The collection composition
The collection currently (March 2012) includes1309 accessions and comprises of 798 cultivars, 116 landraces, 185 research material, 103 accessions of wild species and 107 samples of unknown population type. The largest part of the collection is formed by the cultivated species Solanum lycopersicum. Most varieties come from Europe, USA and Canada and the former Soviet Union. Landraces are represented from countries all over the world. The wild species originate mainly from Peru and Ecuador.
Recently, the original name Solanum lycopersicum (Heiser and Anderson,1999) has been reintroduced. Rick (1976) proposed earlier to divide the genus Lycopersicon into two subgenera, the ‘lycopersicum complex’ and the ‘peruvianum complex’ (Heuvelink, 2004; Taylor and Al-Kummer, 1982). The ‘lycopersicum complex’ consists of the six Solanum species S. lycopersicum, S. pimpinellifolium, S. cheesmaniae, S. neorickii, S. chmielewskii, S. habrochaites and S.pennellii, that can be “easily” crossed with cultivated tomato. S. peruvianum and S. chilense, which have low ability to cross with Solanum lycopersicum, belong to the latter complex.
Substantial parts of the tomato collection were screened for resistance to Tobacco Mosaic Virus (TMV), Pepino Mosaic Virus, Leaf mould (Cladosporium fulvum) , Fusarium wilt (Fusarium oxysporum), Late blight (Phytophthora infestans), Didymella stem rot (Didymella lycopersici), Powdery mildew (Oidium lycopersicum) and Bacterial canker (Clavibacter michiganense subsp. Michiganensis).
To be incorporated in the collection, accessions need to have a minimum seed viability of 80% for cultivated material and 60% for accessions of wild species. Regeneration is carried out when seed viability is to low or when the remaining seed quantity has dropped below 1.0 g.
Regeneration/multiplication takes place in insect-free glasshouses on a substrate system where the stems are grown along ropes. Seven plants are used to regenerate self-fertilising tomato. Exceptions are heterogeneous accessions and outcrossing species like S. peruvianum of which at least 10 plants per accession are hand pollinated with a mixture of pollen. When samples are heterogeneous, fourteen plants are used.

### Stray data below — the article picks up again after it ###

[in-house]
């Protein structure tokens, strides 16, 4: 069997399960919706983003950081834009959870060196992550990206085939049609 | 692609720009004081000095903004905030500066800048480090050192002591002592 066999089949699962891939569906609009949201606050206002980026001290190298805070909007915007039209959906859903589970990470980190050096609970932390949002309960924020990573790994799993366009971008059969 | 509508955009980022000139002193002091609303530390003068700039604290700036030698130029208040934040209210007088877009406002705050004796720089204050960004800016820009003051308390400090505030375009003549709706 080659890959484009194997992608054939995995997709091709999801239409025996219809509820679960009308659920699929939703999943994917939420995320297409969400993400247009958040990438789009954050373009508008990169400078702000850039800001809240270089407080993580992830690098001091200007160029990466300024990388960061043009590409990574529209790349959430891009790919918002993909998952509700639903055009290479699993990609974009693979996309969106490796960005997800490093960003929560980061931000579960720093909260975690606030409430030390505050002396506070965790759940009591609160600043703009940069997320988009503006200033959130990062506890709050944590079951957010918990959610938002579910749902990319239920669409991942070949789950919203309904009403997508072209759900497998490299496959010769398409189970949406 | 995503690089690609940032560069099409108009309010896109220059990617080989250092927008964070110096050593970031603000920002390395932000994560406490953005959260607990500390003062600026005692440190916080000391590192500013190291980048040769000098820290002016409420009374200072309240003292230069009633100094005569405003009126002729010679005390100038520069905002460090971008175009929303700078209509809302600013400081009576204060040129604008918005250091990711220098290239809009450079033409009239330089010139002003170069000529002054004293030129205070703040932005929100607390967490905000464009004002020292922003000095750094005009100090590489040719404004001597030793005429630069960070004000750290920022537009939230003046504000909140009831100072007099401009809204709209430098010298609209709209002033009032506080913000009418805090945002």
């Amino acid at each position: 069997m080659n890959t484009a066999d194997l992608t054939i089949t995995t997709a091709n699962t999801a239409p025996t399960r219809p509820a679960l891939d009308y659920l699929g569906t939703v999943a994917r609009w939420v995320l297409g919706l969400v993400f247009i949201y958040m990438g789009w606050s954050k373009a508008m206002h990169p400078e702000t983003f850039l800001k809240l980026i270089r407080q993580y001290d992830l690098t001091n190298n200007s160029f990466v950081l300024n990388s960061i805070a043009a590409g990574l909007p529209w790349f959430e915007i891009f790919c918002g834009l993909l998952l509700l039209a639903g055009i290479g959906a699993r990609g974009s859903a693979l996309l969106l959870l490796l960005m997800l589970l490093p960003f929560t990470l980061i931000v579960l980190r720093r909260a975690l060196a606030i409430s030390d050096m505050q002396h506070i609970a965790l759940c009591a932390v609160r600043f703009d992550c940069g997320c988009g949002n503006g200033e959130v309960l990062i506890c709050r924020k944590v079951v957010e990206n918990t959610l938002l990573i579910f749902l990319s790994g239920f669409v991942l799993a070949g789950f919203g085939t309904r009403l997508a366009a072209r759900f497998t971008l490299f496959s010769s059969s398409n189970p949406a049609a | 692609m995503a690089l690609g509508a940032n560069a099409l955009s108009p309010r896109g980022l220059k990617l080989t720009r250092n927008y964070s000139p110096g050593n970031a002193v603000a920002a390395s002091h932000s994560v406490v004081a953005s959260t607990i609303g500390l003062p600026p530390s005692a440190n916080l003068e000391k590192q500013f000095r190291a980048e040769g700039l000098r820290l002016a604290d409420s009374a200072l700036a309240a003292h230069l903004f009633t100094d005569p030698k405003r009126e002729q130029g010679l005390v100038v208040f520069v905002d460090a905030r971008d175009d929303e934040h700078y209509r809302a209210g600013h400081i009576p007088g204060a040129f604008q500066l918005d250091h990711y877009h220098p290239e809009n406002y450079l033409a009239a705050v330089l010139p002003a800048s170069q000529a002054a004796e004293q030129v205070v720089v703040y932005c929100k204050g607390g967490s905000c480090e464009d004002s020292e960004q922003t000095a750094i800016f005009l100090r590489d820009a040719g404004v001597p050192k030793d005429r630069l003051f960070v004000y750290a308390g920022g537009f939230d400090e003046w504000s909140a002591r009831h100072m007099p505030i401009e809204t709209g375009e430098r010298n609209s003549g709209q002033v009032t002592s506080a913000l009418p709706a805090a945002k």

The Dutch breeding companies assist in the regeneration of tomato. Some accessions which are difficult to regenerate are put in isolation cages with bumble bees for pollination. During the growing season plants are monitored by the Dutch Plant Health Service for seed borne diseases in order to prevent seed contamination. Special attention is given to tomato where visual checks and leaf tests are performed for the presence of Clavibacter michiganensis spp. michiganensis , Xanthomonas campestris pv. Vesicatoria and Pepino Mosaic Virus (PepMV) which all can be present on and in the seeds.
Regenerations are carried out in close cooperation with breeding companies which are member of the Dutch Association for the Plant Reproduction Material Sector (Plantum NL).
Characterization of fruit vegetables takes place during regeneration. Almost all accessions have been morphologically described. Until 2006 about 30 descriptors were used for each crop. Since 2006 the fruit vegetables are characterized by minimum descriptors developed by the ECPGR Working Groups. The minimum descriptor lists consist of about ten descriptors per crop and can be found at the ECPGR Solanacaeae webpage. All characterization data are made available on-line and in downloadable files.
The collections are well photo-documented, many pictures of (un)ripe fruits, plant and flowers are available. When necessary new pictures will be taken during regeneration and added to the CGN website.